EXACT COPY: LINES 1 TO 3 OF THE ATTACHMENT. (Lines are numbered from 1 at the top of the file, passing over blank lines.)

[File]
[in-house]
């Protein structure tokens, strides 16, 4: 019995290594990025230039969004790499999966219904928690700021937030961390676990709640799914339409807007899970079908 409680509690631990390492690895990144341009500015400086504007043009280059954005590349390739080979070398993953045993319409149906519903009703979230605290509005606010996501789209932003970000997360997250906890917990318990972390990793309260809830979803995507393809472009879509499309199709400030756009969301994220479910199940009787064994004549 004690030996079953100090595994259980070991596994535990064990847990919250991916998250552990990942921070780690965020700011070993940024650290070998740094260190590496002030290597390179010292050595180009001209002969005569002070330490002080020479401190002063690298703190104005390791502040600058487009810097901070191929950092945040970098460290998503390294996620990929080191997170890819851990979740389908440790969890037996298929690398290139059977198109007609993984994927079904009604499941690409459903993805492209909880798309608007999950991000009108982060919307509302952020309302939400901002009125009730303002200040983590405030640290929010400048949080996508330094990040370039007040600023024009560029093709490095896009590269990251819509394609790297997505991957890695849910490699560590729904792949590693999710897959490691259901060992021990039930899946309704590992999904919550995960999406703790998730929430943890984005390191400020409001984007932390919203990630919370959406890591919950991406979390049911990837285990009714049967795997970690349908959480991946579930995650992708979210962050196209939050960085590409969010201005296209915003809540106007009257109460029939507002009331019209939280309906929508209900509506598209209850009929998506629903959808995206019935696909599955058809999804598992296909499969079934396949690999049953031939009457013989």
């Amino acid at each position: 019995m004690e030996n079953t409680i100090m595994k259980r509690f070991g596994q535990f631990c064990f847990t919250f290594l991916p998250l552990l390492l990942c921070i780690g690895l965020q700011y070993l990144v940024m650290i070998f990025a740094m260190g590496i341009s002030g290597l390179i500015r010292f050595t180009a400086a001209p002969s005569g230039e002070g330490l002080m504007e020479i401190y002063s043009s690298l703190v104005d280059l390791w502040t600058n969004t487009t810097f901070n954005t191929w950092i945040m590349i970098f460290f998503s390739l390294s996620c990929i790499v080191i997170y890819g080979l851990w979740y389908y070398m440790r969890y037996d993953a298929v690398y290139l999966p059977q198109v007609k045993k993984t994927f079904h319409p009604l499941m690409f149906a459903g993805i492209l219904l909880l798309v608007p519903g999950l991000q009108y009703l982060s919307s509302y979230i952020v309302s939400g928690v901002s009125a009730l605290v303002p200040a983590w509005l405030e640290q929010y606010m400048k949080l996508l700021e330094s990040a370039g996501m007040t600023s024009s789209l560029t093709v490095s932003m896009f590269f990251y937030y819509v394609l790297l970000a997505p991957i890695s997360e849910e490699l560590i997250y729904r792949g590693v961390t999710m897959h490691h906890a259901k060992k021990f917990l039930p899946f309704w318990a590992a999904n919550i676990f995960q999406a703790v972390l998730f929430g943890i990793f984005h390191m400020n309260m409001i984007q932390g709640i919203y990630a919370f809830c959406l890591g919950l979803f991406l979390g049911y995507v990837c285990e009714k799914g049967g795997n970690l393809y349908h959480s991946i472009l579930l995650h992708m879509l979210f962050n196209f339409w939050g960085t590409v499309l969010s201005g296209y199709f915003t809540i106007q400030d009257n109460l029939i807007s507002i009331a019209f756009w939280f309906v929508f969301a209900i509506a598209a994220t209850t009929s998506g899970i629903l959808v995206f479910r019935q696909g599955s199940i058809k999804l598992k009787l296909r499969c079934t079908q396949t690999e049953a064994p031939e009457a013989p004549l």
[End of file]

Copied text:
[in-house]
């Protein structure tokens, strides 16, 4: 019995290594990025230039969004790499999966219904928690700021937030961390676990709640799914339409807007899970079908 409680509690631990390492690895990144341009500015400086504007043009280059954005590349390739080979070398993953045993319409149906519903009703979230605290509005606010996501789209932003970000997360997250906890917990318990972390990793309260809830979803995507393809472009879509499309199709400030756009969301994220479910199940009787064994004549 004690030996079953100090595994259980070991596994535990064990847990919250991916998250552990990942921070780690965020700011070993940024650290070998740094260190590496002030290597390179010292050595180009001209002969005569002070330490002080020479401190002063690298703190104005390791502040600058487009810097901070191929950092945040970098460290998503390294996620990929080191997170890819851990979740389908440790969890037996298929690398290139059977198109007609993984994927079904009604499941690409459903993805492209909880798309608007999950991000009108982060919307509302952020309302939400901002009125009730303002200040983590405030640290929010400048949080996508330094990040370039007040600023024009560029093709490095896009590269990251819509394609790297997505991957890695849910490699560590729904792949590693999710897959490691259901060992021990039930899946309704590992999904919550995960999406703790998730929430943890984005390191400020409001984007932390919203990630919370959406890591919950991406979390049911990837285990009714049967795997970690349908959480991946579930995650992708979210962050196209939050960085590409969010201005296209915003809540106007009257109460029939507002009331019209939280309906929508209900509506598209209850009929998506629903959808995206019935696909599955058809999804598992296909499969079934396949690999049953031939009457013989």
């Amino acid at each position: 019995m004690e030996n079953t409680i100090m595994k259980r509690f070991g596994q535990f631990c064990f847990t919250f290594l991916p998250l552990l390492l990942c921070i780690g690895l965020q700011y070993l990144v940024m650290i070998f990025a740094m260190g590496i341009s002030g290597l390179i500015r010292f050595t180009a400086a001209p002969s005569g230039e002070g330490l002080m504007e020479i401190y002063s043009s690298l703190v104005d280059l390791w502040t600058n969004t487009t810097f901070n954005t191929w950092i945040m590349i970098f460290f998503s390739l390294s996620c990929i790499v080191i997170y890819g080979l851990w979740y389908y070398m440790r969890y037996d993953a298929v690398y290139l999966p059977q198109v007609k045993k993984t994927f079904h319409p009604l499941m690409f149906a459903g993805i492209l219904l909880l798309v608007p519903g999950l991000q009108y009703l982060s919307s509302y979230i952020v309302s939400g928690v901002s009125a009730l605290v303002p200040a983590w509005l405030e640290q929010y606010m400048k949080l996508l700021e330094s990040a370039g996501m007040t600023s024009s789209l560029t093709v490095s932003m896009f590269f990251y937030y819509v394609l790297l970000a997505p991957i890695s997360e849910e490699l560590i997250y729904r792949g590693v961390t999710m897959h490691h906890a259901k060992k021990f917990l039930p899946f309704w318990a590992a999904n919550i676990f995960q999406a703790v972390l998730f929430g943890i990793f984005h390191m400020n309260m409001i984007q932390g709640i919203y990630a919370f809830c959406l890591g919950l979803f991406l979390g049911y995507v990837c285990e009714k799914g049967g795997n970690l393809y349908h959480s991946i472009l579930l995650h992708m879509l979210f962050n196209f339409w939050g960085t590409v499309l969010s201005g296209y199709f915003t809540i106007q400030d009257n109460l029939i807007s507002i009331a019209f756009w939280f309906v929508f969301a209900i509506a598209a994220t209850t009929s998506g899970i629903l959808v995206f479910r019935q696909g599955s199940i058809k999804l598992k009787l296909r499969c079934t079908q396949t690999e049953a064994p031939e009457a013989p004549l």